Asthma can cause serious problems during pregnancy. Pregnant women with asthma are at higher risk of giving birth prematurely, having low-birth-weight babies, or having pre-eclampsia (blood pressure changes) than women without asthma. Because of that, doctors recommend that pregnant women control their asthma medication. But researchers from 19 institutions across the country who studied pregnant women with asthma asked, what if it's the asthma meds that cause the complications?
What the researchers wanted to know: Does taking asthma meds during pregnancy pose a risk to the baby?
What they did: The patients were part of one of two studies by the National Institute of Child Health and Human Development's Maternal Fetal Medicine Units Network. One was an observational study of women with asthma, and the other was a trial comparing two drugs for controlling asthma during pregnancy. In the observational study, 873 women had mild asthma, 814 moderate asthma, and 52 severe asthma, and their doctors decided how to treat their asthma as usual. All 384 women in the drug trial had moderate asthma, and they were randomly assigned to use theophylline or inhaled beclomethasone, which is a corticosteroid.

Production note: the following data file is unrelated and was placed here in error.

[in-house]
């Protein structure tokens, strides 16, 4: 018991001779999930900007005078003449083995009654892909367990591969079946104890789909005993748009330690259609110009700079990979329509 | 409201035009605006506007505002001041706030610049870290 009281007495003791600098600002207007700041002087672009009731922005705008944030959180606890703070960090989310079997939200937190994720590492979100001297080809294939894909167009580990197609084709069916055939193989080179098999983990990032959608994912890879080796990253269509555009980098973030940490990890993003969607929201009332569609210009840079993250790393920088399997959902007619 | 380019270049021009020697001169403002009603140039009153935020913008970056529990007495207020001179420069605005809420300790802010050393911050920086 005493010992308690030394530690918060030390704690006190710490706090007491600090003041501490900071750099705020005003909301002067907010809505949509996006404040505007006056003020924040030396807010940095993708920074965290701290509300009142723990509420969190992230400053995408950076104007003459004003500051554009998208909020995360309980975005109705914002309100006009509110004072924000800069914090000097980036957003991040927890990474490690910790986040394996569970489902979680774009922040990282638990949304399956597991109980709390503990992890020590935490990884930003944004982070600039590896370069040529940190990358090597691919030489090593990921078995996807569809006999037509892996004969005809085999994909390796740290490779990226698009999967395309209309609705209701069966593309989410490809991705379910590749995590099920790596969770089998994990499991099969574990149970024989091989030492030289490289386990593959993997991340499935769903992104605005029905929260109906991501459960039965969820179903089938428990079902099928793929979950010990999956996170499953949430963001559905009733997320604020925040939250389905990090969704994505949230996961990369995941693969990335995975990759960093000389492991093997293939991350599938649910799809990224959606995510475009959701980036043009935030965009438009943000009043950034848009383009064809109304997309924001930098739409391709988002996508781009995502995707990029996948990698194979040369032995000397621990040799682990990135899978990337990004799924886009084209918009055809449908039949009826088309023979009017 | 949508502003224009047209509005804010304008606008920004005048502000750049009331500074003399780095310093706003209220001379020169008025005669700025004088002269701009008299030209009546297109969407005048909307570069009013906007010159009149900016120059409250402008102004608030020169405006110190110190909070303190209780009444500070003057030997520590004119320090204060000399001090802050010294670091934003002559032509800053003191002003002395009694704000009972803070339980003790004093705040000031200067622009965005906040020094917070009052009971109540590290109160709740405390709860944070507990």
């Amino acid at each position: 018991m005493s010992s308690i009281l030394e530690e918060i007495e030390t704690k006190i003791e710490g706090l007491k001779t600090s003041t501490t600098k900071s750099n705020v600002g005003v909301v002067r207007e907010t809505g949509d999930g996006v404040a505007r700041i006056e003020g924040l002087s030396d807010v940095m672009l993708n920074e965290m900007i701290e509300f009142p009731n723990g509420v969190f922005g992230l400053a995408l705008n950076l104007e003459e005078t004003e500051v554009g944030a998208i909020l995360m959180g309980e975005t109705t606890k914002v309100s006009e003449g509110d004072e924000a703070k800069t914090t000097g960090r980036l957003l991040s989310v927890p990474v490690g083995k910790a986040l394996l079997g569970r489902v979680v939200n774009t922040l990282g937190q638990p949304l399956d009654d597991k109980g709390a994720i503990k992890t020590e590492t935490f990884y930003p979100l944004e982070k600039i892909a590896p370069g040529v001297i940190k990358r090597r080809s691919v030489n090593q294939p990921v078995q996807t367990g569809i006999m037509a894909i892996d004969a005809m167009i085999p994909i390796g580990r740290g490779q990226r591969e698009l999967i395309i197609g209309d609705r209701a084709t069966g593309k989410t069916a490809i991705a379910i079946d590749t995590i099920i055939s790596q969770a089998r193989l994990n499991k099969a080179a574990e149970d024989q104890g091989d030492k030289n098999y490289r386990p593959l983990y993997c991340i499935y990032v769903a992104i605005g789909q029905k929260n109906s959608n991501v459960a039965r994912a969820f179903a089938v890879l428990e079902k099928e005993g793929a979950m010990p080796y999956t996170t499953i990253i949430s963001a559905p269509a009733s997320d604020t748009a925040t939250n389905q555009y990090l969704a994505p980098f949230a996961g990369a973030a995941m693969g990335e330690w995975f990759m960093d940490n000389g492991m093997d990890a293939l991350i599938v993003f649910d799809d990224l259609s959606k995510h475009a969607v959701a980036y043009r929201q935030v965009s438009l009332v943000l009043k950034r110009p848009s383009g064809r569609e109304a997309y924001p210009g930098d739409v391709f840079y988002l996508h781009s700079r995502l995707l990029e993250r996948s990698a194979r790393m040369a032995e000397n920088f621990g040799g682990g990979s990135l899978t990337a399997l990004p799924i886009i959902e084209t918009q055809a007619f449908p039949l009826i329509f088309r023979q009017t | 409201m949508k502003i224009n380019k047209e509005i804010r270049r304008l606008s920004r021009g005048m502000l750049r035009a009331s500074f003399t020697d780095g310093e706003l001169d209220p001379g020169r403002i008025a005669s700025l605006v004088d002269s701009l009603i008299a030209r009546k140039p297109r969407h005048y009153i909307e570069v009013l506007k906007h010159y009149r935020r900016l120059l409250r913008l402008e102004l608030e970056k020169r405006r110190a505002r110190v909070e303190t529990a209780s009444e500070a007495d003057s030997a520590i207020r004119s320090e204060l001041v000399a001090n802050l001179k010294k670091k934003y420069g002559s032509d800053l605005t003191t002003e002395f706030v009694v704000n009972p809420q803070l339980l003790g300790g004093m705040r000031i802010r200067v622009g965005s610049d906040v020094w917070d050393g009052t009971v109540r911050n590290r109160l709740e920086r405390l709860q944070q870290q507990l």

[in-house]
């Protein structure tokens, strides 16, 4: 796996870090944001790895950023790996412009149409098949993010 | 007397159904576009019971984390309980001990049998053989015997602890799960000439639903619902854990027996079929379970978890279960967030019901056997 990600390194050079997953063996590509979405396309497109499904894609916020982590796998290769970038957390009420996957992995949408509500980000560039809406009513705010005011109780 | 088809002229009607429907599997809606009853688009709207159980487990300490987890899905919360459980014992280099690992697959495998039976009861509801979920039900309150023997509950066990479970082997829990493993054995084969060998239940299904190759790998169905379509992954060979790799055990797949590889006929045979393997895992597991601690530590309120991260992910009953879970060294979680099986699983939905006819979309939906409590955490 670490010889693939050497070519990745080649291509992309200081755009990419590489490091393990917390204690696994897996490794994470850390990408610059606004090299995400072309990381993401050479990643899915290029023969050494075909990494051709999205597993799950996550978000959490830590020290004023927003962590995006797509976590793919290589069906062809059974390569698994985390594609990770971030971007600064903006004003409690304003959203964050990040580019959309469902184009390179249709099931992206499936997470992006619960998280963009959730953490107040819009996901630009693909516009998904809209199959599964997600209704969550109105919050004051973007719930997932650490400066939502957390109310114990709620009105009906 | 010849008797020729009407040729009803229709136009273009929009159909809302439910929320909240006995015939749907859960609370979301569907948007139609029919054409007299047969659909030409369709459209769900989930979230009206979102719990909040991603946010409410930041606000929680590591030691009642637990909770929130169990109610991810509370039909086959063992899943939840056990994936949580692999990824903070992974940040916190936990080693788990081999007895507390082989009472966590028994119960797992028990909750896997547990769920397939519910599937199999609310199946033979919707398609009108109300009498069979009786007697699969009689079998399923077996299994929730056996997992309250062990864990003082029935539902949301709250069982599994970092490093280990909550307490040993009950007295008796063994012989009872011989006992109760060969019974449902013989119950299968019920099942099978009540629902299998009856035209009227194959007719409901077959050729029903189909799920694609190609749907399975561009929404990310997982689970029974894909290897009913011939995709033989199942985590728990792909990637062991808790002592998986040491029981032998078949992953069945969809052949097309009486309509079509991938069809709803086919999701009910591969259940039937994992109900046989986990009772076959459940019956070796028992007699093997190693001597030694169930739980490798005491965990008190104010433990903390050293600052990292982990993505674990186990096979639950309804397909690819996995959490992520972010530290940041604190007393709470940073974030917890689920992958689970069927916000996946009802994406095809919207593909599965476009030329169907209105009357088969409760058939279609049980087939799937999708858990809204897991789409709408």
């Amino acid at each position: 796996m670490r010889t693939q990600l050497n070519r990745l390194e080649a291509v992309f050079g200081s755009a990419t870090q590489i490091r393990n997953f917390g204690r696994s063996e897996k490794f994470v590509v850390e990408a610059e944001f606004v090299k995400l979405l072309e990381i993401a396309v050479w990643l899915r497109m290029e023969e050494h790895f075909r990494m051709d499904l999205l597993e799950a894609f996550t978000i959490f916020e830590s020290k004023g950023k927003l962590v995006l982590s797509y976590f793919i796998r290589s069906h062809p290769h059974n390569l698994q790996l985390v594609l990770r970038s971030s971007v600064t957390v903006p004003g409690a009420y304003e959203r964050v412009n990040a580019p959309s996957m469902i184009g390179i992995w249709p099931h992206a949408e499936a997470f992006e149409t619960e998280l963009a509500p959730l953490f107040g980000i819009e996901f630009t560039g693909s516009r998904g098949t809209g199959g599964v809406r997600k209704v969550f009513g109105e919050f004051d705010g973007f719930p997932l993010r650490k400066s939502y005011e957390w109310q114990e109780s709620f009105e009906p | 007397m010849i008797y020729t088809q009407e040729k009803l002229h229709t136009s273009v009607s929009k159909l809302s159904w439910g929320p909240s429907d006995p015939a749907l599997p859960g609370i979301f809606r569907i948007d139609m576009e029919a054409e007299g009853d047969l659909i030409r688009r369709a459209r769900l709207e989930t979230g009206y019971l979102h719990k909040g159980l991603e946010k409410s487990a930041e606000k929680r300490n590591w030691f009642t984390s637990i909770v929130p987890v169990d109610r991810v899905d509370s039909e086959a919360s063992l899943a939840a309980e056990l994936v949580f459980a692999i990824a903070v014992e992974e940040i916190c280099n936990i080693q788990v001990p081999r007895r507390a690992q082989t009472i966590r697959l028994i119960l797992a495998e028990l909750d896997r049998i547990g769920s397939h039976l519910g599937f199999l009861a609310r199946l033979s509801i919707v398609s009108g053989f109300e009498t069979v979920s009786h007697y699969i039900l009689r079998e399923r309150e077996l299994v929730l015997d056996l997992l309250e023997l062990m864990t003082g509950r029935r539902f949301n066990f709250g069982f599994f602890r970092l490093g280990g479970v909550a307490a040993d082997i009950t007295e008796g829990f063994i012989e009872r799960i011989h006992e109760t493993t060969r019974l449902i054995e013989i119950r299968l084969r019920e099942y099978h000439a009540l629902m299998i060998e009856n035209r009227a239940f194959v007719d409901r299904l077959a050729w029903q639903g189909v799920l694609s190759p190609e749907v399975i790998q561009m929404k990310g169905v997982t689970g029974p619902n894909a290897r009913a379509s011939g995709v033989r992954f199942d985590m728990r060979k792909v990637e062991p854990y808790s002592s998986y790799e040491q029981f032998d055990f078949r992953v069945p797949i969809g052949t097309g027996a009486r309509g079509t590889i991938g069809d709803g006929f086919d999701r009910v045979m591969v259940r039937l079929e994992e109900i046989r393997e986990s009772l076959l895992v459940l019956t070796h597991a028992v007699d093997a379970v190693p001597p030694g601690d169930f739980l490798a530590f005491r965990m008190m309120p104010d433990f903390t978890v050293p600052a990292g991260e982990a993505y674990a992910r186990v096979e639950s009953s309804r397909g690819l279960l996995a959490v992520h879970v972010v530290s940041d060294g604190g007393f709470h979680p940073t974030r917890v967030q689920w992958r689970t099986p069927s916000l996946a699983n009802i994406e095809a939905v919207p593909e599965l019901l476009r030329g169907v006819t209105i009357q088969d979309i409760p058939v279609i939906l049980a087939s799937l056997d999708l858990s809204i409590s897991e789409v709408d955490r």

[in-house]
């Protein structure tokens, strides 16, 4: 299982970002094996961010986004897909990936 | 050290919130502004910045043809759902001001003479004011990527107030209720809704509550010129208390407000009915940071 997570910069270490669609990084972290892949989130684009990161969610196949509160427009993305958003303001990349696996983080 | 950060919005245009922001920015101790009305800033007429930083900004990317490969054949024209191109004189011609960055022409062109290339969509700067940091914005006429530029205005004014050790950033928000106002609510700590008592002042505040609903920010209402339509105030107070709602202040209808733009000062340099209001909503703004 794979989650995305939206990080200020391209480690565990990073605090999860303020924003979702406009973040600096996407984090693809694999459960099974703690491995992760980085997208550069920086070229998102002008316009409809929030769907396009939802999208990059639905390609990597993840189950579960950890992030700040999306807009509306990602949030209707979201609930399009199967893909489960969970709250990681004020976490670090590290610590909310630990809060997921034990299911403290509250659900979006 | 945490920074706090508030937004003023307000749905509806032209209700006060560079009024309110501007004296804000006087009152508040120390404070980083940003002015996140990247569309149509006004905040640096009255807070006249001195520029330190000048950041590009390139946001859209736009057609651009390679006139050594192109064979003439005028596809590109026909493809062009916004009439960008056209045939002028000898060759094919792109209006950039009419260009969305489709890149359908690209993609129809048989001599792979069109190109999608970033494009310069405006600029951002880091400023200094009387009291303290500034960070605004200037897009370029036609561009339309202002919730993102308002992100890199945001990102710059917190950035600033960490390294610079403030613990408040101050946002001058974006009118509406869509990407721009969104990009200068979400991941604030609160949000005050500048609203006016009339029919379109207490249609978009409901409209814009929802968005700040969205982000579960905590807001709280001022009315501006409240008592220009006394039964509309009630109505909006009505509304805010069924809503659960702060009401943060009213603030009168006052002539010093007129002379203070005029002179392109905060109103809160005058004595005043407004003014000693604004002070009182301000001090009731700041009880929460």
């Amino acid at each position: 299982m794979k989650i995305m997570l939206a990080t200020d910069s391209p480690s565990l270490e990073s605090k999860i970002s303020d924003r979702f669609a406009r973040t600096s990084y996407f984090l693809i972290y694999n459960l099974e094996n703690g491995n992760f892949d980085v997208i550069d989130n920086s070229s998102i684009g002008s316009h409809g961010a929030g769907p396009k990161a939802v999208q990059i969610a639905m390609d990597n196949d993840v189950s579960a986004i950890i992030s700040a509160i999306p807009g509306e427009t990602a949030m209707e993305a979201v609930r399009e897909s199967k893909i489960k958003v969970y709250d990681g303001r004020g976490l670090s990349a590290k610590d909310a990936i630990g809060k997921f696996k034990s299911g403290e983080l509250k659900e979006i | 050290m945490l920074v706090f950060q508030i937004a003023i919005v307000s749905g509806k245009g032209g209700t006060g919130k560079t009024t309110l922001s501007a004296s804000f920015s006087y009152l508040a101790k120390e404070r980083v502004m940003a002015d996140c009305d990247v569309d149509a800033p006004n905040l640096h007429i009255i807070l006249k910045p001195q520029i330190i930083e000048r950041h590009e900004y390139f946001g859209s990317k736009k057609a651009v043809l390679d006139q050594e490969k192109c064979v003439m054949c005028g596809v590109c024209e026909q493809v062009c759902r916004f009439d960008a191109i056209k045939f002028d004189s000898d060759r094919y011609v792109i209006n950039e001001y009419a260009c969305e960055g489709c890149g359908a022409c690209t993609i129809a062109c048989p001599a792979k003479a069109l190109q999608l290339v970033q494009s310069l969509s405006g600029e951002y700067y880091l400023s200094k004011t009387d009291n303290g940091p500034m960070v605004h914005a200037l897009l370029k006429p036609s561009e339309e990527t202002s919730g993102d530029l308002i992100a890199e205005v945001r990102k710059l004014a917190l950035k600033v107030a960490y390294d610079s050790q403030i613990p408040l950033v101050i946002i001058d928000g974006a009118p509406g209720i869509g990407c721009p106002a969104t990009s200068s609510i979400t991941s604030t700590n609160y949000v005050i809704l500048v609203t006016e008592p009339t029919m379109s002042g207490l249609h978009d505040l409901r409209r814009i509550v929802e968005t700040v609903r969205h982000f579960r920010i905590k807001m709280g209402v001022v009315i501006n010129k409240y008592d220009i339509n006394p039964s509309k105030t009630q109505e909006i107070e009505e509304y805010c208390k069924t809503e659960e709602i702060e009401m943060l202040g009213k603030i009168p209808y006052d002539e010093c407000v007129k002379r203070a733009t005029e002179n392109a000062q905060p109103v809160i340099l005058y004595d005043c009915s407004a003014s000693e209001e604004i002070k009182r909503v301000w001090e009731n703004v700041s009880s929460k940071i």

What they found: Controlling asthma still seems like a good idea: There was no relationship between use of beta-agonists, inhaled steroids, or theophylline and complications such as pre-eclampsia, low birth weight, and premature birth. However, women on oral steroids were more likely to give birth prematurely, even after adjusting for age, smoking, race, insurance status, and about nine other factors that could have influenced the relationship.
What the study means to you: It appears that it's the asthma that causes problems, not the asthma meds, with the apparent exception of oral steroids. That would suggest that medicating asthma is still smart.
Caveats: This is just one study, and just because it didn't find a relationship between drugs and complications doesn't mean that one doesn't exist. For example, there weren't enough women enrolled to find out whether some drugs made congenital defects more likely.
Find out more: The Maternal Fetal Medicine Units Network, which originated the two asthma studies.
Read the article: Schatz, M., et al. "The Relationship of Asthma Medication Use to Perinatal Outcomes." Journal of Allergy and Clinical Immunology. June 2004, Vol. 113, No. 6, pp. 1040-1045.
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